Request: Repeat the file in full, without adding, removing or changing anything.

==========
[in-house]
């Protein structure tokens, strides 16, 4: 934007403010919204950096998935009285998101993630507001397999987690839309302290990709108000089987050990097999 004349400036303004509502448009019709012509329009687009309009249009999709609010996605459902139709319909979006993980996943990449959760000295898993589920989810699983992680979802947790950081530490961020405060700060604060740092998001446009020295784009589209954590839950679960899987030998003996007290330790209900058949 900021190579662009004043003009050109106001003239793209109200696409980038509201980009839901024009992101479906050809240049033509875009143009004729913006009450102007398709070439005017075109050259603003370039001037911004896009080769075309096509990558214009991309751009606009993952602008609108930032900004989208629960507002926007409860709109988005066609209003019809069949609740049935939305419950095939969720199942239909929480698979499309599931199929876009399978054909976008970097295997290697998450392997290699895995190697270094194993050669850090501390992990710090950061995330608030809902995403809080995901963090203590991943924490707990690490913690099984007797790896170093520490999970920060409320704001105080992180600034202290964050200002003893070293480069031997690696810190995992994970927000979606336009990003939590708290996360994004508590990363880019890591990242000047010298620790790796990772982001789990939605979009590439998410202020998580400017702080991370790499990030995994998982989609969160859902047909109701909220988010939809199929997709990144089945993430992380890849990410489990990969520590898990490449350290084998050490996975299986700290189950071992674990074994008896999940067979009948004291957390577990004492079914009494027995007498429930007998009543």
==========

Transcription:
[in-house]
């Protein structure tokens, strides 16, 4: 934007403010919204950096998935009285998101993630507001397999987690839309302290990709108000089987050990097999 004349400036303004509502448009019709012509329009687009309009249009999709609010996605459902139709319909979006993980996943990449959760000295898993589920989810699983992680979802947790950081530490961020405060700060604060740092998001446009020295784009589209954590839950679960899987030998003996007290330790209900058949 900021190579662009004043003009050109106001003239793209109200696409980038509201980009839901024009992101479906050809240049033509875009143009004729913006009450102007398709070439005017075109050259603003370039001037911004896009080769075309096509990558214009991309751009606009993952602008609108930032900004989208629960507002926007409860709109988005066609209003019809069949609740049935939305419950095939969720199942239909929480698979499309599931199929876009399978054909976008970097295997290697998450392997290699895995190697270094194993050669850090501390992990710090950061995330608030809902995403809080995901963090203590991943924490707990690490913690099984007797790896170093520490999970920060409320704001105080992180600034202290964050200002003893070293480069031997690696810190995992994970927000979606336009990003939590708290996360994004508590990363880019890591990242000047010298620790790796990772982001789990939605979009590439998410202020998580400017702080991370790499990030995994998982989609969160859902047909109701909220988010939809199929997709990144089945993430992380890849990410489990990969520590898990490449350290084998050490996975299986700290189950071992674990074994008896999940067979009948004291957390577990004492079914009494027995007498429930007998009543």